The Church of England in Newton and Flowery Field is launching a programme of additional support for those who have experienced a family bereavement during these sad times.
Bereaved families can still arrange Church of England funerals and in addition, families will be offered the opportunity to organise a memorial or remembrance service at a time when everyone can freely meet again.
The Rev Sheila O’Flaherty, Priest in Charge of St Mary’s Newton with Flowery Field, explained: “If you or someone you know has been recently bereaved, the Church of England is here for you. Everyone is welcome to arrange a Church of England funeral, or to plan a future memorial service at a time when we can meet again.
“Neither you nor your loved ones need to be religious or come to church. Perhaps more importantly, vicars are there if you just want someone to listen to your story and the memories of the loved one you’ve lost. Talk to us, we can help.”
In normal times, a vicar would discuss with a bereaved family exactly how they would like to say goodbye. They would meet with them in person and discuss which music, bible readings, and prayers they would like.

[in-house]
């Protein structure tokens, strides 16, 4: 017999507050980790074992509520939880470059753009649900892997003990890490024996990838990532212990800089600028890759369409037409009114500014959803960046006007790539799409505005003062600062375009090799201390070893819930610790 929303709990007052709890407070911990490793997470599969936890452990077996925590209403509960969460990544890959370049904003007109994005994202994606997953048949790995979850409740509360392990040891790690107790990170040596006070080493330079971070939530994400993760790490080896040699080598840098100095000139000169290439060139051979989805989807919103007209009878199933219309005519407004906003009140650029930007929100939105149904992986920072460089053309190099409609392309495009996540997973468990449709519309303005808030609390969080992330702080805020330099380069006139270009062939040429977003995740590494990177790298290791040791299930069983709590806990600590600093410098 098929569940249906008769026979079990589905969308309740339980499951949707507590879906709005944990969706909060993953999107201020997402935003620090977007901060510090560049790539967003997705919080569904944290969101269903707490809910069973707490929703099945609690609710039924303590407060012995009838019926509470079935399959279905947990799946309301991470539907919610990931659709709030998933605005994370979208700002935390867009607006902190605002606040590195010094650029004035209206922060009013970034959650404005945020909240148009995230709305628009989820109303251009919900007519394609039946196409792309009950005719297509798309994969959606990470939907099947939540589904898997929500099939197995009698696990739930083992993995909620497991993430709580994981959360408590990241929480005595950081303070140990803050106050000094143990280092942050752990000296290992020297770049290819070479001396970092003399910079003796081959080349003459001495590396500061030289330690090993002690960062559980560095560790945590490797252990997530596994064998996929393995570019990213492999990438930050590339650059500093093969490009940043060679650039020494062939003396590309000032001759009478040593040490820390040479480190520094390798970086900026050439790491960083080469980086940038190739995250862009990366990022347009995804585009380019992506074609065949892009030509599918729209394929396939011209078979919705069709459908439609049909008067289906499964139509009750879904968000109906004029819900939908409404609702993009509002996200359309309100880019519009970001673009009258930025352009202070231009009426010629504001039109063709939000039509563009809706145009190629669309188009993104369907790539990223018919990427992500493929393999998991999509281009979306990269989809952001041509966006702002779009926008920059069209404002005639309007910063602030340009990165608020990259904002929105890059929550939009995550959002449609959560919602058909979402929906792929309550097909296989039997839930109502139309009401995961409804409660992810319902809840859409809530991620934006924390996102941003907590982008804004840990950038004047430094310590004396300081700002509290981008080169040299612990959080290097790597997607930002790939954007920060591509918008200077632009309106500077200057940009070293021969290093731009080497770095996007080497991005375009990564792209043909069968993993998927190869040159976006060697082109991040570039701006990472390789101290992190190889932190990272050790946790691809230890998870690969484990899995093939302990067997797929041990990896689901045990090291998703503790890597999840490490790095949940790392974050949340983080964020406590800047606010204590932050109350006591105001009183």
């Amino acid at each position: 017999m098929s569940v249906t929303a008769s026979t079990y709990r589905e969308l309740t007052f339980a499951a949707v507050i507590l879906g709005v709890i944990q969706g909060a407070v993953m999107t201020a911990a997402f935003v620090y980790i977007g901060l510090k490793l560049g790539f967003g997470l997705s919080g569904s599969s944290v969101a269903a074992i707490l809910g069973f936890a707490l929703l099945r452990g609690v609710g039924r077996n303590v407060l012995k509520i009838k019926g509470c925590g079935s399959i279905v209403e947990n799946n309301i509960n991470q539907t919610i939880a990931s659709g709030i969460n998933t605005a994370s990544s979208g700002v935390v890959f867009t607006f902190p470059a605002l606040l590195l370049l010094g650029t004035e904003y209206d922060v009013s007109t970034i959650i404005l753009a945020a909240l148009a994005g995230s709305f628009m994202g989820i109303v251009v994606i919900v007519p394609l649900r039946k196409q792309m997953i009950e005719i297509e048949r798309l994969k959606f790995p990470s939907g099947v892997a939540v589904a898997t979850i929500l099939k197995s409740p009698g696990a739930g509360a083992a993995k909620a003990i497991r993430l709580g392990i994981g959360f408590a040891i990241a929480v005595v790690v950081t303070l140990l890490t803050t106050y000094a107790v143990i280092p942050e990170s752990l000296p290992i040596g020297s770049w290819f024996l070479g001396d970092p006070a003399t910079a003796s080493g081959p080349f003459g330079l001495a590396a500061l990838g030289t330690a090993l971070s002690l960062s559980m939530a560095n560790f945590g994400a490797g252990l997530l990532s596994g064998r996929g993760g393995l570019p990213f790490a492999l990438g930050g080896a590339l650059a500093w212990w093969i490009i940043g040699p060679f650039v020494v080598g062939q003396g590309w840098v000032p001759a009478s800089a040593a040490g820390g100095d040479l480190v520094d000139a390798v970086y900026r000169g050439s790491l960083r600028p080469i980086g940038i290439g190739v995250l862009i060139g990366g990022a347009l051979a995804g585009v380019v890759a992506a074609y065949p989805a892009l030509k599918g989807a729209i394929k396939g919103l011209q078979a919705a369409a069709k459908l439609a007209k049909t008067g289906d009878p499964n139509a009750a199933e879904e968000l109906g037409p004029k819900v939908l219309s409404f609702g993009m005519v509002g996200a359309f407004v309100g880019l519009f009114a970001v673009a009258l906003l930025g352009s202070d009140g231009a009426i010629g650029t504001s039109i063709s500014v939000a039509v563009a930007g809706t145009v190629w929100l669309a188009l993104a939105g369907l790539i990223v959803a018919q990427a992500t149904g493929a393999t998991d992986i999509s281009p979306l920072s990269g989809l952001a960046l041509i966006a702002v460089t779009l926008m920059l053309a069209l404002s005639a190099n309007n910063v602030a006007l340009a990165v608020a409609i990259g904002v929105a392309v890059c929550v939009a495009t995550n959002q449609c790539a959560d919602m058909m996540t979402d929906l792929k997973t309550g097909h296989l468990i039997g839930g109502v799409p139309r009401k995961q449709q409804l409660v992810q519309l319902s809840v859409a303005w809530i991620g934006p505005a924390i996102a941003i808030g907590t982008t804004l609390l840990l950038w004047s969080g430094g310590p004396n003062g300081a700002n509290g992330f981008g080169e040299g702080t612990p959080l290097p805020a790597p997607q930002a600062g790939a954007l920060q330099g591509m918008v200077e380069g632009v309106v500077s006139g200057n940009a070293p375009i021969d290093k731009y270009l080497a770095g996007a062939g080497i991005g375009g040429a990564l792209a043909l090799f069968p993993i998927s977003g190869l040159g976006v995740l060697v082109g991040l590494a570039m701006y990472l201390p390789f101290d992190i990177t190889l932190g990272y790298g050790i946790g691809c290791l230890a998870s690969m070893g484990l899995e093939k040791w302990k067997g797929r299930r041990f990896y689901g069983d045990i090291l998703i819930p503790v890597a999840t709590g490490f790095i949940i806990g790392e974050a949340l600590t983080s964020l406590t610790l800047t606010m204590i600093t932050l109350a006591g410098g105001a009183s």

Today, amid the coronavirus lockdown, vicars are still having that discussion but by phone, email or Zoom to enable people to plan the perfect funeral for their loved one.
“Not all Church of England funerals are the same,” added Sheila. “They are as unique as the person whose life we are remembering.
“There are some common elements such as a Bible reading and prayers, but most of the service has elements to make it personal to individuals, their family and the person who has died with music, eulogies, poems of their choice to both celebrate loved ones life and say goodbye to them.
“Much of this has not been able to happen because of restrictions limiting the length of a funeral at the crematorium and cemetery chapels. Social distancing measures have also reduced the number of people able to attend, and family members have been unable to hug and console each other, adding to their grief.
Sheila continued: “Numbers attending funerals in our graveyard are not restricted in the same way with either time or numbers attending as we have a very large area in which family can still be socially distanced, celebrate their loved one’s life and say good bye to them in a meaningful way.”
The Acting Bishop of Chester, the Rt Rev Keith Sinclair said: “We are living through an incredibly difficult time but urge people to know that the Church is there for them, whatever they may have been through, wherever they are.
“We are living through a profound moment for our nation and the world, the effects of which will be felt for a long time to come.
“But the Church remains a constant Christian presence in every community and an anchor of hope for many. I would wish for everyone to know that the Church is here for you. Talk to us, we can help.
“Contact your local vicar if you would like to talk to us about arranging a funeral, memorial service or attending a remembrance service, and the Church is here for you if you simply want someone to listen to your story.”